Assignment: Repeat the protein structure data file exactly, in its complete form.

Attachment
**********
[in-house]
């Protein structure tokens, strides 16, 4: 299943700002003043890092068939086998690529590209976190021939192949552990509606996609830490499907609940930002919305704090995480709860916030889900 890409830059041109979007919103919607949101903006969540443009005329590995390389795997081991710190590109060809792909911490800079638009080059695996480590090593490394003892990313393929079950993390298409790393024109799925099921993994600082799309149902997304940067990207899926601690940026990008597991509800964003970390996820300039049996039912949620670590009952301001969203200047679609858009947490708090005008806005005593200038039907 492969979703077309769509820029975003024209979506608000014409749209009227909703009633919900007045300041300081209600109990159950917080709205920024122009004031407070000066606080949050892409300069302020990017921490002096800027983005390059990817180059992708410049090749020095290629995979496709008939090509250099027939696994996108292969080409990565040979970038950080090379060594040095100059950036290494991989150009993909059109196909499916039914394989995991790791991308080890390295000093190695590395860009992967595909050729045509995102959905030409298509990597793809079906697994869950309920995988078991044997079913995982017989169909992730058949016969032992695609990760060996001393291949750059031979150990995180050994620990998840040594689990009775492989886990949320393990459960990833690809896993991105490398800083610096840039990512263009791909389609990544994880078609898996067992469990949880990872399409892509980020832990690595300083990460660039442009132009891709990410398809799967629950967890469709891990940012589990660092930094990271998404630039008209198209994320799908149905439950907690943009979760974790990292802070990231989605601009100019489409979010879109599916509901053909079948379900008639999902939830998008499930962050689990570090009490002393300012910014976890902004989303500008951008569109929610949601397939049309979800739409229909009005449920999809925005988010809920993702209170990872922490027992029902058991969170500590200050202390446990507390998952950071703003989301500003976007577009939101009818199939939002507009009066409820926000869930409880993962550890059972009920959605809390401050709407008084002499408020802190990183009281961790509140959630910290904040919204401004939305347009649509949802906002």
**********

[in-house]
């Protein structure tokens, strides 16, 4: 299943700002003043890092068939086998690529590209976190021939192949552990509606996609830490499907609940930002919305704090995480709860916030889900 890409830059041109979007919103919607949101903006969540443009005329590995390389795997081991710190590109060809792909911490800079638009080059695996480590090593490394003892990313393929079950993390298409790393024109799925099921993994600082799309149902997304940067990207899926601690940026990008597991509800964003970390996820300039049996039912949620670590009952301001969203200047679609858009947490708090005008806005005593200038039907 492969979703077309769509820029975003024209979506608000014409749209009227909703009633919900007045300041300081209600109990159950917080709205920024122009004031407070000066606080949050892409300069302020990017921490002096800027983005390059990817180059992708410049090749020095290629995979496709008939090509250099027939696994996108292969080409990565040979970038950080090379060594040095100059950036290494991989150009993909059109196909499916039914394989995991790791991308080890390295000093190695590395860009992967595909050729045509995102959905030409298509990597793809079906697994869950309920995988078991044997079913995982017989169909992730058949016969032992695609990760060996001393291949750059031979150990995180050994620990998840040594689990009775492989886990949320393990459960990833690809896993991105490398800083610096840039990512263009791909389609990544994880078609898996067992469990949880990872399409892509980020832990690595300083990460660039442009132009891709990410398809799967629950967890469709891990940012589990660092930094990271998404630039008209198209994320799908149905439950907690943009979760974790990292802070990231989605601009100019489409979010879109599916509901053909079948379900008639999902939830998008499930962050689990570090009490002393300012910014976890902004989303500008951008569109929610949601397939049309979800739409229909009005449920999809925005988010809920993702209170990872922490027992029902058991969170500590200050202390446990507390998952950071703003989301500003976007577009939101009818199939939002507009009066409820926000869930409880993962550890059972009920959605809390401050709407008084002499408020802190990183009281961790509140959630910290904040919204401004939305347009649509949802906002």